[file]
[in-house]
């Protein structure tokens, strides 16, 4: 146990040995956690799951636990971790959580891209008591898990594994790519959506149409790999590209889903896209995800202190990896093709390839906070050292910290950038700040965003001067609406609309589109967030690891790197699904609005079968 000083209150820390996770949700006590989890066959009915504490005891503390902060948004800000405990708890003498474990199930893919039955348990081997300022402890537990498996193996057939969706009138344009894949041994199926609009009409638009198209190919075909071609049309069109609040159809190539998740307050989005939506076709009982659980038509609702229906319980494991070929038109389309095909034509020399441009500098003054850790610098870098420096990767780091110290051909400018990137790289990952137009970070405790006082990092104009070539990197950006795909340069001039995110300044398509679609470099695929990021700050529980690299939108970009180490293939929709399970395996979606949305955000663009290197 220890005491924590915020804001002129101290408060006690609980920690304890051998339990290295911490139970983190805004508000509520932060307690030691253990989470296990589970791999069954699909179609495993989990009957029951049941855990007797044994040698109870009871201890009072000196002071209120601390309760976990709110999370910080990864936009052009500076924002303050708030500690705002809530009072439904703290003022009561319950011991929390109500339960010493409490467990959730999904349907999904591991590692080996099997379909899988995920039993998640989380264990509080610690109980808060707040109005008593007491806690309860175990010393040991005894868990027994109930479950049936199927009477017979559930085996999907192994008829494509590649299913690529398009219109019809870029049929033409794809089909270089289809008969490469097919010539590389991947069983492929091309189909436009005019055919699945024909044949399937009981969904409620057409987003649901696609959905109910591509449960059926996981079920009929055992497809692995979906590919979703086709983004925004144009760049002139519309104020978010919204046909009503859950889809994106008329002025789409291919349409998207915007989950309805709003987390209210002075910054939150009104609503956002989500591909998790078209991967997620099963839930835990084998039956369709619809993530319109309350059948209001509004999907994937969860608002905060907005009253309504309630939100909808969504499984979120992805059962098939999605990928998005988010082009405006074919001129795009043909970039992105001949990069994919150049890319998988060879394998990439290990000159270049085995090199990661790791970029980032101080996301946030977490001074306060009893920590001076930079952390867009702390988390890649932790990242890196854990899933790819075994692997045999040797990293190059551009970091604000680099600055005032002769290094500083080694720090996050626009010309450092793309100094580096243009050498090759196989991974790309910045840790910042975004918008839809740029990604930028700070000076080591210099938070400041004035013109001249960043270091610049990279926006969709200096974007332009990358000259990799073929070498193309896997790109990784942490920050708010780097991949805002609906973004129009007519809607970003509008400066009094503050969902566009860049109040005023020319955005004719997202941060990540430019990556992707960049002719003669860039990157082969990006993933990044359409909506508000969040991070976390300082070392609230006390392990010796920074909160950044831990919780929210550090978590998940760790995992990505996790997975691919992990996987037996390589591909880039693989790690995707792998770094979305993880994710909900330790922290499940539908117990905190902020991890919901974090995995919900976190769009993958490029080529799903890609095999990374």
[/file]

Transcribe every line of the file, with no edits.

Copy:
[in-house]
């Protein structure tokens, strides 16, 4: 146990040995956690799951636990971790959580891209008591898990594994790519959506149409790999590209889903896209995800202190990896093709390839906070050292910290950038700040965003001067609406609309589109967030690891790197699904609005079968 000083209150820390996770949700006590989890066959009915504490005891503390902060948004800000405990708890003498474990199930893919039955348990081997300022402890537990498996193996057939969706009138344009894949041994199926609009009409638009198209190919075909071609049309069109609040159809190539998740307050989005939506076709009982659980038509609702229906319980494991070929038109389309095909034509020399441009500098003054850790610098870098420096990767780091110290051909400018990137790289990952137009970070405790006082990092104009070539990197950006795909340069001039995110300044398509679609470099695929990021700050529980690299939108970009180490293939929709399970395996979606949305955000663009290197 220890005491924590915020804001002129101290408060006690609980920690304890051998339990290295911490139970983190805004508000509520932060307690030691253990989470296990589970791999069954699909179609495993989990009957029951049941855990007797044994040698109870009871201890009072000196002071209120601390309760976990709110999370910080990864936009052009500076924002303050708030500690705002809530009072439904703290003022009561319950011991929390109500339960010493409490467990959730999904349907999904591991590692080996099997379909899988995920039993998640989380264990509080610690109980808060707040109005008593007491806690309860175990010393040991005894868990027994109930479950049936199927009477017979559930085996999907192994008829494509590649299913690529398009219109019809870029049929033409794809089909270089289809008969490469097919010539590389991947069983492929091309189909436009005019055919699945024909044949399937009981969904409620057409987003649901696609959905109910591509449960059926996981079920009929055992497809692995979906590919979703086709983004925004144009760049002139519309104020978010919204046909009503859950889809994106008329002025789409291919349409998207915007989950309805709003987390209210002075910054939150009104609503956002989500591909998790078209991967997620099963839930835990084998039956369709619809993530319109309350059948209001509004999907994937969860608002905060907005009253309504309630939100909808969504499984979120992805059962098939999605990928998005988010082009405006074919001129795009043909970039992105001949990069994919150049890319998988060879394998990439290990000159270049085995090199990661790791970029980032101080996301946030977490001074306060009893920590001076930079952390867009702390988390890649932790990242890196854990899933790819075994692997045999040797990293190059551009970091604000680099600055005032002769290094500083080694720090996050626009010309450092793309100094580096243009050498090759196989991974790309910045840790910042975004918008839809740029990604930028700070000076080591210099938070400041004035013109001249960043270091610049990279926006969709200096974007332009990358000259990799073929070498193309896997790109990784942490920050708010780097991949805002609906973004129009007519809607970003509008400066009094503050969902566009860049109040005023020319955005004719997202941060990540430019990556992707960049002719003669860039990157082969990006993933990044359409909506508000969040991070976390300082070392609230006390392990010796920074909160950044831990919780929210550090978590998940760790995992990505996790997975691919992990996987037996390589591909880039693989790690995707792998770094979305993880994710909900330790922290499940539908117990905190902020991890919901974090995995919900976190769009993958490029080529799903890609095999990374």